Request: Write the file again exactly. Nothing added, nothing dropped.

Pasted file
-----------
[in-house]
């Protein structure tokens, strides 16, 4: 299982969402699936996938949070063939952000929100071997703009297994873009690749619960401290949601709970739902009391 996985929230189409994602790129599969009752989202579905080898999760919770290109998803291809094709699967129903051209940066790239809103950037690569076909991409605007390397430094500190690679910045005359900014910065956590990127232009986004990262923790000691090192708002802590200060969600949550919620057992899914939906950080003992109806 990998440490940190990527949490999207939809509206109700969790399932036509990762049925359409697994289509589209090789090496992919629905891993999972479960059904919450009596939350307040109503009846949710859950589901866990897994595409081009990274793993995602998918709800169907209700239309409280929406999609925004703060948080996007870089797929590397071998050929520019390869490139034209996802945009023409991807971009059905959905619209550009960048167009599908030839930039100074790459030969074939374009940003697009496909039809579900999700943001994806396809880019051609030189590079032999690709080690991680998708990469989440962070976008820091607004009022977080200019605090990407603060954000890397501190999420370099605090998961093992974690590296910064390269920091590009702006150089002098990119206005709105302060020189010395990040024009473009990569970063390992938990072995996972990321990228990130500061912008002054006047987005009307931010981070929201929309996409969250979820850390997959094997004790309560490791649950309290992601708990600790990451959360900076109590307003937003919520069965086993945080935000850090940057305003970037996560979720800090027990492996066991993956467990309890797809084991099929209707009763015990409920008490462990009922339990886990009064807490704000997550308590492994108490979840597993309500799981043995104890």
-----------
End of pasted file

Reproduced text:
[in-house]
């Protein structure tokens, strides 16, 4: 299982969402699936996938949070063939952000929100071997703009297994873009690749619960401290949601709970739902009391 996985929230189409994602790129599969009752989202579905080898999760919770290109998803291809094709699967129903051209940066790239809103950037690569076909991409605007390397430094500190690679910045005359900014910065956590990127232009986004990262923790000691090192708002802590200060969600949550919620057992899914939906950080003992109806 990998440490940190990527949490999207939809509206109700969790399932036509990762049925359409697994289509589209090789090496992919629905891993999972479960059904919450009596939350307040109503009846949710859950589901866990897994595409081009990274793993995602998918709800169907209700239309409280929406999609925004703060948080996007870089797929590397071998050929520019390869490139034209996802945009023409991807971009059905959905619209550009960048167009599908030839930039100074790459030969074939374009940003697009496909039809579900999700943001994806396809880019051609030189590079032999690709080690991680998708990469989440962070976008820091607004009022977080200019605090990407603060954000890397501190999420370099605090998961093992974690590296910064390269920091590009702006150089002098990119206005709105302060020189010395990040024009473009990569970063390992938990072995996972990321990228990130500061912008002054006047987005009307931010981070929201929309996409969250979820850390997959094997004790309560490791649950309290992601708990600790990451959360900076109590307003937003919520069965086993945080935000850090940057305003970037996560979720800090027990492996066991993956467990309890797809084991099929209707009763015990409920008490462990009922339990886990009064807490704000997550308590492994108490979840597993309500799981043995104890």